News announced on Wednesday that Karim Benzema had renewed his Real Madrid contract until June 2021 was generally welcomed as further evidence of the club’s new policy of squad stability, right up until the 1-0 defeat to Real Betis hours later suggested that maybe things had become too comfortable around the Bernabeu.
Benzema was following Marcelo, Isco and Dani Carvajal in agreeing new contracts, all up to June 2022, in recent days. Coach Zinedine Zidane has also confirmed he has agreed to extend his deal, with that announcement also expected soon.
This fit with comments made by club president Florentino Perez, earlier this month, when he said that after winning a third Champions League in four years last season the idea had been to keep disruption to a minimum in the summer. “My idea after Cardiff was that when things are going well it is best not to touch them,” Perez said.
That appeared to make a lot of sense. For years it has been widely seen that the constant upheaval of the playing staff at Madrid was a big problem, especially during the 12-season wait between Champions League successes in 2002 and 2014.
But since that Decima triumph in Lisbon against neighbours Atletico Madrid, the squad has remained remarkably stable. Nine of the 14 players used in that game are still at the club; Keylor Navas and Kroos arrived that summer. Since then, Perez has mostly just tinkered around the edges of the first-team, even as most of their biggest rivals at home and abroad have been regularly changing things around.
There was a similar flurry of new deals last autumn, when Cristiano Ronaldo, Gareth Bale, Kroos, Luka Modric and Lucas Vazquez all put pen to paper on long term extensions. That led to Zidane’s men becoming the first team to retain the Champions League in the modern era. They also won La Liga, meaning a first Double since 1958.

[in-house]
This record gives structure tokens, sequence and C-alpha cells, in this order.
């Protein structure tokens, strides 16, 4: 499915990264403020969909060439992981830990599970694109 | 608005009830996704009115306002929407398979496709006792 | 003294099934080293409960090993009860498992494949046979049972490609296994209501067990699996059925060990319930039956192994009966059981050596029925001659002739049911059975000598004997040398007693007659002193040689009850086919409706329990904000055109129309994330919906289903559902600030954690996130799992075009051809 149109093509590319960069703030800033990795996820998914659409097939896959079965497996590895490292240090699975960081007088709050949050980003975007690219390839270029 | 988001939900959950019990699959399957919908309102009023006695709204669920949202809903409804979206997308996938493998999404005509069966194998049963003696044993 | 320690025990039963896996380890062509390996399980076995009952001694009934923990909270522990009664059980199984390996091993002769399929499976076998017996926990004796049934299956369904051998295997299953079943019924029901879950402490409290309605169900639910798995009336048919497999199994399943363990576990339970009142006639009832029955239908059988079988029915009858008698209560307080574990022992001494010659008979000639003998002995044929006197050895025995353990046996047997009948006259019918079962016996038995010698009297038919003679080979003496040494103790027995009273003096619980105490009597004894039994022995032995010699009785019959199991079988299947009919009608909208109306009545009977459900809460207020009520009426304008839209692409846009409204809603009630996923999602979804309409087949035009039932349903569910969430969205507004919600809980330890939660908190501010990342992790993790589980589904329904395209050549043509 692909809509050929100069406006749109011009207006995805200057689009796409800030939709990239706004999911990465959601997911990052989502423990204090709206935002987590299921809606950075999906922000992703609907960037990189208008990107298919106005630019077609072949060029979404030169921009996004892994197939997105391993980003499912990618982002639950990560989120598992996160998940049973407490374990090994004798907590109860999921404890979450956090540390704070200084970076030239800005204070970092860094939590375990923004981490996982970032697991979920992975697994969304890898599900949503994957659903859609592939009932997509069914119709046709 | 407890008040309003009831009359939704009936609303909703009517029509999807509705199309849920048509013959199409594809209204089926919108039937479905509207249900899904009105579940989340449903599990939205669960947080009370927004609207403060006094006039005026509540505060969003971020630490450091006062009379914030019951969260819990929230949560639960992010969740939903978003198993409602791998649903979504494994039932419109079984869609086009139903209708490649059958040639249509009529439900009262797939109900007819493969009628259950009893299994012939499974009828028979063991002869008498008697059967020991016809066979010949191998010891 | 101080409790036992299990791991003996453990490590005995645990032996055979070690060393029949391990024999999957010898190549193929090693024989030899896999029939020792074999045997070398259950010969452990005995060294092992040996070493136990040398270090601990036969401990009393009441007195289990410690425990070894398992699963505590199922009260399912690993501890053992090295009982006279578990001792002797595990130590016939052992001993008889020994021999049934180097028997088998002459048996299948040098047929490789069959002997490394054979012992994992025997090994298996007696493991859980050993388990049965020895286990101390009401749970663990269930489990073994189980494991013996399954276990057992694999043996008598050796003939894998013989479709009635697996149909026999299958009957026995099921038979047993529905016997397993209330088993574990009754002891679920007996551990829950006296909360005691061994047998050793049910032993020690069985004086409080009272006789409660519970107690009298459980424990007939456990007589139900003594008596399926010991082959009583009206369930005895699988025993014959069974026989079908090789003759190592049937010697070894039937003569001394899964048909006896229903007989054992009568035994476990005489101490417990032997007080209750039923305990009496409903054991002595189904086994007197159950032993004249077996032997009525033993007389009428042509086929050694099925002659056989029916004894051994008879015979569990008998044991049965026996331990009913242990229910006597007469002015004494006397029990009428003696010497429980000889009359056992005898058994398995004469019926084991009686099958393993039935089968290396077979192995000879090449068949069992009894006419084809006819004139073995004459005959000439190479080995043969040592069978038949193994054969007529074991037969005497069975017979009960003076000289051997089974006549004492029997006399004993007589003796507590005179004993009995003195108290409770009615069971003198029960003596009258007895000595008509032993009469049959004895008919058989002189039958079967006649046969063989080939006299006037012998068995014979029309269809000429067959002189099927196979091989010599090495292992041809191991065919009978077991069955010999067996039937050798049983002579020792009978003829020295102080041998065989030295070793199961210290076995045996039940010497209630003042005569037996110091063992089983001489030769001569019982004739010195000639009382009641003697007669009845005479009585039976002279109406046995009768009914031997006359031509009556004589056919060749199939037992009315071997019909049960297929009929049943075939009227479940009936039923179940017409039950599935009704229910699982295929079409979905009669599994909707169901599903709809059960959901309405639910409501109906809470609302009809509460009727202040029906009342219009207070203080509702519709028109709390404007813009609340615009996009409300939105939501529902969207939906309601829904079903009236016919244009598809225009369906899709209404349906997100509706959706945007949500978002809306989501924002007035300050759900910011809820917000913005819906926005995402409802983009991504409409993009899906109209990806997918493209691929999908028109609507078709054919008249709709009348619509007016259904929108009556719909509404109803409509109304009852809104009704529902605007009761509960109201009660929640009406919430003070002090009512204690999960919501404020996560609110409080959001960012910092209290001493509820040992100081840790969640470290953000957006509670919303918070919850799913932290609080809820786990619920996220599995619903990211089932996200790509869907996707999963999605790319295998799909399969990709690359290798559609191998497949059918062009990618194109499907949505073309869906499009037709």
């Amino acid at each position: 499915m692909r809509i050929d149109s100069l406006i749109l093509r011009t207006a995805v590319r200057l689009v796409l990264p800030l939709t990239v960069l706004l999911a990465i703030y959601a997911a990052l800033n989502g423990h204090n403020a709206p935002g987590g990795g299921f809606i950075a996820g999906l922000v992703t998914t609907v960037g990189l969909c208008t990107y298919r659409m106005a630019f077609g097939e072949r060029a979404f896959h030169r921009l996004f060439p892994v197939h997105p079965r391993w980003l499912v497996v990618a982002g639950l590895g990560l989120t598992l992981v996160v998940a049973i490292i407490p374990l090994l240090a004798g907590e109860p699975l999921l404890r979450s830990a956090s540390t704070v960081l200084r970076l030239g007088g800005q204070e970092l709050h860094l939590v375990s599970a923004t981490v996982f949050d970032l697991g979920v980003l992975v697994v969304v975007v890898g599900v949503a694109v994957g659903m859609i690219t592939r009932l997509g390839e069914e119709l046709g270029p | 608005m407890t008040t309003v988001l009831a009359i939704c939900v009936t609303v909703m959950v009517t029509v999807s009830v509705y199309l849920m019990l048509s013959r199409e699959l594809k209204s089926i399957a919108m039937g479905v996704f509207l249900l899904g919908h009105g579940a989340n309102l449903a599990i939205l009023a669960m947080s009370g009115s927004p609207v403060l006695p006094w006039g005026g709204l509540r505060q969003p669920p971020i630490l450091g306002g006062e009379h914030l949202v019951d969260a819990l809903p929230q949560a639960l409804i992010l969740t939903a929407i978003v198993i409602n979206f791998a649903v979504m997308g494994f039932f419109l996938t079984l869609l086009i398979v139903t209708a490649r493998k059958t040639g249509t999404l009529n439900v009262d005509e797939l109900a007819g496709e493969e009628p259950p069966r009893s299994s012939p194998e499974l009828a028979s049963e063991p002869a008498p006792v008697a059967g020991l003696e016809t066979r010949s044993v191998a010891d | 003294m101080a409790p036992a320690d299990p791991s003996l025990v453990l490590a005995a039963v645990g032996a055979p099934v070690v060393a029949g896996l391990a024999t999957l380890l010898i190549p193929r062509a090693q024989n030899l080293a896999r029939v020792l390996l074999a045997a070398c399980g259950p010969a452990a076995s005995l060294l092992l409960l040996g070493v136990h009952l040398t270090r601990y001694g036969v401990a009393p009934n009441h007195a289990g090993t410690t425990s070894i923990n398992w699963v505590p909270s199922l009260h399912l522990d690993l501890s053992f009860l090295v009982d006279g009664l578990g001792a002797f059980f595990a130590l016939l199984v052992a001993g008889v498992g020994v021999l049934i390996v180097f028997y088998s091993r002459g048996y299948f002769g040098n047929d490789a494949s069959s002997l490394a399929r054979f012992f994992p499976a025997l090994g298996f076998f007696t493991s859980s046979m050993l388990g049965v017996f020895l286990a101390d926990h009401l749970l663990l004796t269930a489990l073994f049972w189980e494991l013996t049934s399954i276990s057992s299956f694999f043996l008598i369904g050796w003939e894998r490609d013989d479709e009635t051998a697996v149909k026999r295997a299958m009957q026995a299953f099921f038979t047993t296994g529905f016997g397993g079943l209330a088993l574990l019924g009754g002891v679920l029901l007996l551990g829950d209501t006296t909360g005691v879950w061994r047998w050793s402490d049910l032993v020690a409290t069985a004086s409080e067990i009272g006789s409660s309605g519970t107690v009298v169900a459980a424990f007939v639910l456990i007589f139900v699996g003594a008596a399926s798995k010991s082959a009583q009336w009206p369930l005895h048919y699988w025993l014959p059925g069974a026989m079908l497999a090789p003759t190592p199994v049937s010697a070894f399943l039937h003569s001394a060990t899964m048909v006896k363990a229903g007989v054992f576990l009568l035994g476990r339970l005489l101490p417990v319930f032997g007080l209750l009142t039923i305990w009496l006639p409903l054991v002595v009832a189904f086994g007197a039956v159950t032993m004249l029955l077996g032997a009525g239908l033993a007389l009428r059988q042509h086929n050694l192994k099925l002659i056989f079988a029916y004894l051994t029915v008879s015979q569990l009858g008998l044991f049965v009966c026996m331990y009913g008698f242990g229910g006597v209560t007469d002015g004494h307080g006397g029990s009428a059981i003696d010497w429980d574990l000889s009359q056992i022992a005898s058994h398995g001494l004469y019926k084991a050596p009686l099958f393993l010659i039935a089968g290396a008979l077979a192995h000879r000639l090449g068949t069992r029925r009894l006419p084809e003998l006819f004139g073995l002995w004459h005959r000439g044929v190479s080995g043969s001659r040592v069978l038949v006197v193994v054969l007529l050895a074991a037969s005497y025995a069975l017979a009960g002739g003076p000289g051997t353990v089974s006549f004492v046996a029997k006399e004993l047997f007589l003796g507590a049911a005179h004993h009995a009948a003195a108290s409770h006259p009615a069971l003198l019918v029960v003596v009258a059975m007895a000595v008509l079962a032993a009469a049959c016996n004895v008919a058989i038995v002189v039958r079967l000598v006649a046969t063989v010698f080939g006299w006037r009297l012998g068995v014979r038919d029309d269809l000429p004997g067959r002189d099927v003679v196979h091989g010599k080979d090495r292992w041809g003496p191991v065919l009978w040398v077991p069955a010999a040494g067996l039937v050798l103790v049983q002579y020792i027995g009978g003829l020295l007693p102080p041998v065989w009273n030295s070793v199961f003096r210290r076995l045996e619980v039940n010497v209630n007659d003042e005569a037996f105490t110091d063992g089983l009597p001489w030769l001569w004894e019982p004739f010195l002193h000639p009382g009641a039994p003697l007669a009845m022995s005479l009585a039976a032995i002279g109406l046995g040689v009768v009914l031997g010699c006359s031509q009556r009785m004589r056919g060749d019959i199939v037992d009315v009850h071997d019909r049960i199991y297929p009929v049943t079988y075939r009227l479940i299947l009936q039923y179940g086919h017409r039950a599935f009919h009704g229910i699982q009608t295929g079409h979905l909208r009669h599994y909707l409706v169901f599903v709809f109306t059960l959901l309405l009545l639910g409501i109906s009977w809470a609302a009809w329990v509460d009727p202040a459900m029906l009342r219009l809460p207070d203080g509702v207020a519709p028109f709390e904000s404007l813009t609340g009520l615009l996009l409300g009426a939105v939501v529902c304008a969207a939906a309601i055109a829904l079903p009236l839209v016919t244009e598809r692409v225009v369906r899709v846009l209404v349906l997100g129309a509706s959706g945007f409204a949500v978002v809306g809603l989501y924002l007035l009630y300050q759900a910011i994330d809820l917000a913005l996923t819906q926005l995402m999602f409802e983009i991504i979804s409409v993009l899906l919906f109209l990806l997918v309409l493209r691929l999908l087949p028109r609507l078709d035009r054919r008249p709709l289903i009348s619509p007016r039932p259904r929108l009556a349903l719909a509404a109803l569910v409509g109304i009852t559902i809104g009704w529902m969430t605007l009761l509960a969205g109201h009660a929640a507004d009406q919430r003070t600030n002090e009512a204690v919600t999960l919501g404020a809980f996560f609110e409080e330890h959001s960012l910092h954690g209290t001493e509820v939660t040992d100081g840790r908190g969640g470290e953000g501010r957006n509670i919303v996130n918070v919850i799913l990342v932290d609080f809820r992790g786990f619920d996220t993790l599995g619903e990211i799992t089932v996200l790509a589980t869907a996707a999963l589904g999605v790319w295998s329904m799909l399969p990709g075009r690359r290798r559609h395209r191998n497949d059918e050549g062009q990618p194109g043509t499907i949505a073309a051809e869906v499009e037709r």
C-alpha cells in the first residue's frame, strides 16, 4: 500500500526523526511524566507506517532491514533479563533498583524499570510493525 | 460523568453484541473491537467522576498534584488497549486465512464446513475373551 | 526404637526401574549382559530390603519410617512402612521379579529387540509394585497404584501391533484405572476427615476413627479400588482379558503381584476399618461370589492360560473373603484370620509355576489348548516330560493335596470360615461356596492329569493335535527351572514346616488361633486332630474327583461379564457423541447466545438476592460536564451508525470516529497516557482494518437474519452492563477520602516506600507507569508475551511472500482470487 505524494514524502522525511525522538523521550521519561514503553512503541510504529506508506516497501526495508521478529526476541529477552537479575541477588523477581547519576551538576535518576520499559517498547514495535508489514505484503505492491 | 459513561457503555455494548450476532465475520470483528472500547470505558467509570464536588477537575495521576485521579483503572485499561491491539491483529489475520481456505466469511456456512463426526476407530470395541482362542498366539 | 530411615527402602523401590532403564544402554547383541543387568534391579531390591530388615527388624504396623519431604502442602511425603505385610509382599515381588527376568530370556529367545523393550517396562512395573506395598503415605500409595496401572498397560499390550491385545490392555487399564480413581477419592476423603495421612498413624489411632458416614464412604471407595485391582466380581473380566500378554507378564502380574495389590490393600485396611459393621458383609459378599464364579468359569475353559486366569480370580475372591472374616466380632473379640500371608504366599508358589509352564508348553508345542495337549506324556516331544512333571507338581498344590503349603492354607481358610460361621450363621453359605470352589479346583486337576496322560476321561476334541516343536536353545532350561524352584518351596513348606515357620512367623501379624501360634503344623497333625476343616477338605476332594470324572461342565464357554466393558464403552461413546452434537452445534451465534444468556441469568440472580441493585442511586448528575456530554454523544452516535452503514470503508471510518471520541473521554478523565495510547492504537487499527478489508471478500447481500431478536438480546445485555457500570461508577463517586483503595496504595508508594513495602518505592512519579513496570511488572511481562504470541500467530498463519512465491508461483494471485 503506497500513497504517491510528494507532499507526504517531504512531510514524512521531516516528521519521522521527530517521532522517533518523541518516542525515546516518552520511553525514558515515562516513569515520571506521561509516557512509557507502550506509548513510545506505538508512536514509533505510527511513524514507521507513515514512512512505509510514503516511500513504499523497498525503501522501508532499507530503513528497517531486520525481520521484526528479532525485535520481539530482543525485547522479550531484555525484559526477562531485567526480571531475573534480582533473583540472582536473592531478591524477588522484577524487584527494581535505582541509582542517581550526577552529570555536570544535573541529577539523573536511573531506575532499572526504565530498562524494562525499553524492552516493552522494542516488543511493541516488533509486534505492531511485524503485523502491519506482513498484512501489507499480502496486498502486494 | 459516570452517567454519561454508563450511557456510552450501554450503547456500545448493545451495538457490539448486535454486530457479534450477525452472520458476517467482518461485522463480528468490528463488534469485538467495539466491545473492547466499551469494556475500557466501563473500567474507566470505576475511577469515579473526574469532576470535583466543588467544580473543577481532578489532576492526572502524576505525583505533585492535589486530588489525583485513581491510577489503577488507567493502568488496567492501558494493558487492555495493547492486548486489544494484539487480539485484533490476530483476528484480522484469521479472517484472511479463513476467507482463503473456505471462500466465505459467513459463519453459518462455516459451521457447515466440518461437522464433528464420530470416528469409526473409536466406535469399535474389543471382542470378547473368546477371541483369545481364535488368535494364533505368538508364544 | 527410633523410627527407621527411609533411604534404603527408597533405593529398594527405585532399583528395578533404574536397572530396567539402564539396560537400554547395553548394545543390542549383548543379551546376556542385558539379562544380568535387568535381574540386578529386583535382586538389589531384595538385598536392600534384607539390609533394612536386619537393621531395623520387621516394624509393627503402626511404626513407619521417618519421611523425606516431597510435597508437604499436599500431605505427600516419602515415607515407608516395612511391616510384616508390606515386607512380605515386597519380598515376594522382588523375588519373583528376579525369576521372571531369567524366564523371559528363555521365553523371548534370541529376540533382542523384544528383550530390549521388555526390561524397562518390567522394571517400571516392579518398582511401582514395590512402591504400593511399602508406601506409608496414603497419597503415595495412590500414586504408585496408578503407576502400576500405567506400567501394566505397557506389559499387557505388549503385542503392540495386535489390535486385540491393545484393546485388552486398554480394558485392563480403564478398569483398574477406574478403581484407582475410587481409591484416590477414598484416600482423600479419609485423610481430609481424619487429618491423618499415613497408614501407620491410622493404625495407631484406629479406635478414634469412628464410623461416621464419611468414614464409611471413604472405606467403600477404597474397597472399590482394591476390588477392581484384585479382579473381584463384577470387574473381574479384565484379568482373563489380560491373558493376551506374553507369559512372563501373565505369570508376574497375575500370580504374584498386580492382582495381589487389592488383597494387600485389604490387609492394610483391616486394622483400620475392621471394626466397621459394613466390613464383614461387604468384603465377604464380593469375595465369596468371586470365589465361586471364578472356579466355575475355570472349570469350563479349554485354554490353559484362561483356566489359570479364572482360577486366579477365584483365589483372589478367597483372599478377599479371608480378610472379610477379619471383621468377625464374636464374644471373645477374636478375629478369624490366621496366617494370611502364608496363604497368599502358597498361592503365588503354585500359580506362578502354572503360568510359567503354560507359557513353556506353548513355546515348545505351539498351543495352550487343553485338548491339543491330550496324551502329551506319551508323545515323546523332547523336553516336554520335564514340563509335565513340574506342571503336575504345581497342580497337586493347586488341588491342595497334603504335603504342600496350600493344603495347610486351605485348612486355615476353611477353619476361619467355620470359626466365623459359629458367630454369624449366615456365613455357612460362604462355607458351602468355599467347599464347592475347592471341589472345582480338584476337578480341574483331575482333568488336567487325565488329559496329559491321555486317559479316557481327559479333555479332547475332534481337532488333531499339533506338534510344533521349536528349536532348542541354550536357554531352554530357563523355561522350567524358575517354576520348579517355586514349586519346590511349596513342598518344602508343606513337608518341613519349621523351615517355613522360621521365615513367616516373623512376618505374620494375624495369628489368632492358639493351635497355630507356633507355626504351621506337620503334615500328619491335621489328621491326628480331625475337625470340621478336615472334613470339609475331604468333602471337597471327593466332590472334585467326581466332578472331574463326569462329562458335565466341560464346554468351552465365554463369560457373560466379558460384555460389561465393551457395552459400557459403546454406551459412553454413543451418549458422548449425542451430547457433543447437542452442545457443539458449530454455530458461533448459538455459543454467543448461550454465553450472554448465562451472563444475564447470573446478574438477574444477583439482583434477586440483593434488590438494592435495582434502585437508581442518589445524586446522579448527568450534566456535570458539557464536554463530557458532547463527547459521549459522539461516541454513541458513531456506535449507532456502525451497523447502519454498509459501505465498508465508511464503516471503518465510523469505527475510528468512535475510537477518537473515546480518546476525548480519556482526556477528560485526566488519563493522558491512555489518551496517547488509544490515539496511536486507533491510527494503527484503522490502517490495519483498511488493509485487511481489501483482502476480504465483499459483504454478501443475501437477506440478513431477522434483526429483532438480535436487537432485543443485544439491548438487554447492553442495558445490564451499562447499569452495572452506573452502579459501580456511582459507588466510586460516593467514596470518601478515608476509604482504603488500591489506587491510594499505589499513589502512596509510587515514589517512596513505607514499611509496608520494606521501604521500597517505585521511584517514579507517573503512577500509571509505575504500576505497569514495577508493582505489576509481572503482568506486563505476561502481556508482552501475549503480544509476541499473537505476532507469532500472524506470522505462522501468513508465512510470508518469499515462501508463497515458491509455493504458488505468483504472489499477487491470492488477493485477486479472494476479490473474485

An important factor in this stability has been Madrid’s ability to offer the level of salary required to make sure its most important players are not tempted elsewhere for more money or status. Columbia Business School expert Steven Mandis has argued that the club’s board have worked hard to keep the dressing room happy, and big stars have responded by turning down offers to leave. This is something which even Barcelona found impossible to do when Neymar left for Paris Saint-Germain last summer.
At Barca, Lionel Messi is into the last 12 months of his contract (despite proclamations that he has already signed an extension), but there are no such contract issues around the Bernabeu. Club captain Ramos, Raphael Varane, Nacho and Navas are all signed up to 2020, while Mateo Kovacic (2021) and Marco Asensio (2022) are also tied down. Dani Ceballos, Theo Hernandez, Jesus Vallejo, Marcos Llorente and Borja Mayoral all have five more years at least on their deals.
Zidane maintains he is happy with his squad, even if elsewhere at the club some might have hoped a big star would leave so that they could bring in Monaco’s Kylian Mbappe. He tried to persuade Alvaro Morata not to leave for Chelsea last summer, and also regularly played down speculation that Ronaldo or Bale might be tempted away.
“I want to keep this squad as it is,” he said after Madrid’s La Liga opener, a 3-0 win at Deportivo La Coruna. “I hope there are no changes.”
But since then, Madrid’s start to the 2017-18 campaign has gone wrong. Following Wednesday night’s 1-0 defeat at home to Real Betis, they are already seven points behind Barcelona in the table. This is even more startling given the Catalan outfit’s horror-show summer transfer window. Contract issues have not affected Messi’s form, with the Argentine scoring nine goals in five games already. Even controversial Camp Nou arrival of Paulinho has had a positive impact on the team.
Just last month Zidane said his all-conquering side “were still hungry” after they had beaten Manchester United 2-1 to win the UEFA Super Cup. After they followed that up by easily seeing off Barcelona in the Spanish Super Cup, the Frenchman said he had a “spectacular squad” which remained motivated, ready for new challenges, and would not be distracted by “euphoria” at their recent successes.
The evidence of the opening weeks of the new La Liga season, especially at the Bernabeu, suggests this may not be the case. It is too early yet to say that complacency has seeped into the squad. And it is worth pointing out that even in seasons which have ended well, Madrid have historically had a tendency to take their eye off the ball early in the campaign.
But recent results, especially Wednesday’s defeat against Betis, suggest so much stability might be too much of a good thing. Perez and Zidane could well move in January to bring in a new attacker to change things up a bit. A little bit of disruption might not be a bad idea.